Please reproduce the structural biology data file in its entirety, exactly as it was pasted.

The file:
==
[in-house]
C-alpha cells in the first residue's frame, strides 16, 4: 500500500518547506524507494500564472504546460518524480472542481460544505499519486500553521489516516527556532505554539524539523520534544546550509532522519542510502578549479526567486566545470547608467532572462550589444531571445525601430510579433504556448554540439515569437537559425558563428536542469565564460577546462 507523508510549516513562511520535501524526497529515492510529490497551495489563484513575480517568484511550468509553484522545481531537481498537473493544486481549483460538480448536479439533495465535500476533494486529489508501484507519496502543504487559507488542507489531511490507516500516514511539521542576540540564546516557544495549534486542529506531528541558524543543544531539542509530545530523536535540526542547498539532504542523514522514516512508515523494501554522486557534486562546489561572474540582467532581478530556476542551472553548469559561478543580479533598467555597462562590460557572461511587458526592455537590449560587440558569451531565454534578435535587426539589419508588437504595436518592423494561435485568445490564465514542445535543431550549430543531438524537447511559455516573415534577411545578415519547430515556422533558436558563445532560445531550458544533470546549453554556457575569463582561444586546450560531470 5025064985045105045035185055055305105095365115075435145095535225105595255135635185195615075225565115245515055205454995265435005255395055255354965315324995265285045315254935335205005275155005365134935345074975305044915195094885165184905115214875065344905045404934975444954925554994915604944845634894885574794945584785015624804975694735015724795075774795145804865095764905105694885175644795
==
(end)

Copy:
[in-house]
C-alpha cells in the first residue's frame, strides 16, 4: 500500500518547506524507494500564472504546460518524480472542481460544505499519486500553521489516516527556532505554539524539523520534544546550509532522519542510502578549479526567486566545470547608467532572462550589444531571445525601430510579433504556448554540439515569437537559425558563428536542469565564460577546462 507523508510549516513562511520535501524526497529515492510529490497551495489563484513575480517568484511550468509553484522545481531537481498537473493544486481549483460538480448536479439533495465535500476533494486529489508501484507519496502543504487559507488542507489531511490507516500516514511539521542576540540564546516557544495549534486542529506531528541558524543543544531539542509530545530523536535540526542547498539532504542523514522514516512508515523494501554522486557534486562546489561572474540582467532581478530556476542551472553548469559561478543580479533598467555597462562590460557572461511587458526592455537590449560587440558569451531565454534578435535587426539589419508588437504595436518592423494561435485568445490564465514542445535543431550549430543531438524537447511559455516573415534577411545578415519547430515556422533558436558563445532560445531550458544533470546549453554556457575569463582561444586546450560531470 5025064985045105045035185055055305105095365115075435145095535225105595255135635185195615075225565115245515055205454995265435005255395055255354965315324995265285045315254935335205005275155005365134935345074975305044915195094885165184905115214875065344905045404934975444954925554994915604944845634894885574794945584785015624804975694735015724795075774795145804865095764905105694885175644795